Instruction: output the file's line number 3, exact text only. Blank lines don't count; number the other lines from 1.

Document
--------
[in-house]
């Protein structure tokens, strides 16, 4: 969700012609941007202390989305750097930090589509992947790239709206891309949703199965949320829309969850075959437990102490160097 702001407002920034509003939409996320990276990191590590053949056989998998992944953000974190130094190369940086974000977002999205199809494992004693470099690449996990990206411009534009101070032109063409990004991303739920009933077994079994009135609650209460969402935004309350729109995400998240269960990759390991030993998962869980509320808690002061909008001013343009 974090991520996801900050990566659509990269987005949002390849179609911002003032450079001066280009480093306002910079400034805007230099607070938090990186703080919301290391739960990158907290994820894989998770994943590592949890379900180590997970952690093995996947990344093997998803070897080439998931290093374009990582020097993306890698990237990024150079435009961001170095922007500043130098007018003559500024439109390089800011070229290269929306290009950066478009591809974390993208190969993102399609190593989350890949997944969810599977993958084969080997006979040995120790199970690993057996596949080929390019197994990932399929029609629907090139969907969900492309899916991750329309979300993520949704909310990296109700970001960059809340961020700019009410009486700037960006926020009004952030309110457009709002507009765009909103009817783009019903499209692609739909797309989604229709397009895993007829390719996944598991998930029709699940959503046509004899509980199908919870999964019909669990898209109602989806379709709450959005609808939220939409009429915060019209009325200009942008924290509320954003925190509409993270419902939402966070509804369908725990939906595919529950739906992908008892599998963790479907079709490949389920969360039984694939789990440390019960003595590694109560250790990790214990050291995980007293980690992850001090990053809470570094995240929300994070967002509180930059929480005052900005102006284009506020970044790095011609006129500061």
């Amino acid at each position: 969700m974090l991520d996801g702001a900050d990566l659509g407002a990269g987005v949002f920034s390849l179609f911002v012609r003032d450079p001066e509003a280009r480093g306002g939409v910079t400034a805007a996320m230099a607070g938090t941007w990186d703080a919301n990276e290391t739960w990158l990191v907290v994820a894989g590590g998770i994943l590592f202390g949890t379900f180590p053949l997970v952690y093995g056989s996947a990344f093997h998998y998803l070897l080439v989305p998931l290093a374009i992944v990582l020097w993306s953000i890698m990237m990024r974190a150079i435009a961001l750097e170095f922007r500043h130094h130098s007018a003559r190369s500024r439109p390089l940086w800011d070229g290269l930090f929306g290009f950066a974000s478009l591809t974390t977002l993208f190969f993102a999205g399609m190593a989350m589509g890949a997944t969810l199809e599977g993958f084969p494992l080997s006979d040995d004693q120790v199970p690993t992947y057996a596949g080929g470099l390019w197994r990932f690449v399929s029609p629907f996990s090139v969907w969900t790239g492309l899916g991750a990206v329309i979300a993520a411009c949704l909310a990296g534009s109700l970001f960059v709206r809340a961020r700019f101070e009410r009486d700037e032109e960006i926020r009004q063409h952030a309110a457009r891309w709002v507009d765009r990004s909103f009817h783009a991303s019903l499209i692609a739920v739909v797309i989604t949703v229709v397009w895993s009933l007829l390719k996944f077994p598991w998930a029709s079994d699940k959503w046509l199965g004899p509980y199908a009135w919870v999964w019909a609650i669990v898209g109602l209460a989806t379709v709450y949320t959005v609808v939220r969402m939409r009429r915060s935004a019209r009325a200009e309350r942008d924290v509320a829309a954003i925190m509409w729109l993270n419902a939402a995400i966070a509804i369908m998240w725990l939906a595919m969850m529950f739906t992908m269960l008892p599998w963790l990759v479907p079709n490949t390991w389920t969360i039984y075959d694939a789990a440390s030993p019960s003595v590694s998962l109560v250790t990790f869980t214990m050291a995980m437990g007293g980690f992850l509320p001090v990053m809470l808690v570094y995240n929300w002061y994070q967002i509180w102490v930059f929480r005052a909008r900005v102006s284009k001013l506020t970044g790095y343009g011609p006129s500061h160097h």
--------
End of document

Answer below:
């Amino acid at each position: 969700m974090l991520d996801g702001a900050d990566l659509g407002a990269g987005v949002f920034s390849l179609f911002v012609r003032d450079p001066e509003a280009r480093g306002g939409v910079t400034a805007a996320m230099a607070g938090t941007w990186d703080a919301n990276e290391t739960w990158l990191v907290v994820a894989g590590g998770i994943l590592f202390g949890t379900f180590p053949l997970v952690y093995g056989s996947a990344f093997h998998y998803l070897l080439v989305p998931l290093a374009i992944v990582l020097w993306s953000i890698m990237m990024r974190a150079i435009a961001l750097e170095f922007r500043h130094h130098s007018a003559r190369s500024r439109p390089l940086w800011d070229g290269l930090f929306g290009f950066a974000s478009l591809t974390t977002l993208f190969f993102a999205g399609m190593a989350m589509g890949a997944t969810l199809e599977g993958f084969p494992l080997s006979d040995d004693q120790v199970p690993t992947y057996a596949g080929g470099l390019w197994r990932f690449v399929s029609p629907f996990s090139v969907w969900t790239g492309l899916g991750a990206v329309i979300a993520a411009c949704l909310a990296g534009s109700l970001f960059v709206r809340a961020r700019f101070e009410r009486d700037e032109e960006i926020r009004q063409h952030a309110a457009r891309w709002v507009d765009r990004s909103f009817h783009a991303s019903l499209i692609a739920v739909v797309i989604t949703v229709v397009w895993s009933l007829l390719k996944f077994p598991w998930a029709s079994d699940k959503w046509l199965g004899p509980y199908a009135w919870v999964w019909a609650i669990v898209g109602l209460a989806t379709v709450y949320t959005v609808v939220r969402m939409r009429r915060s935004a019209r009325a200009e309350r942008d924290v509320a829309a954003i925190m509409w729109l993270n419902a939402a995400i966070a509804i369908m998240w725990l939906a595919m969850m529950f739906t992908m269960l008892p599998w963790l990759v479907p079709n490949t390991w389920t969360i039984y075959d694939a789990a440390s030993p019960s003595v590694s998962l109560v250790t990790f869980t214990m050291a995980m437990g007293g980690f992850l509320p001090v990053m809470l808690v570094y995240n929300w002061y994070q967002i509180w102490v930059f929480r005052a909008r900005v102006s284009k001013l506020t970044g790095y343009g011609p006129s500061h160097h």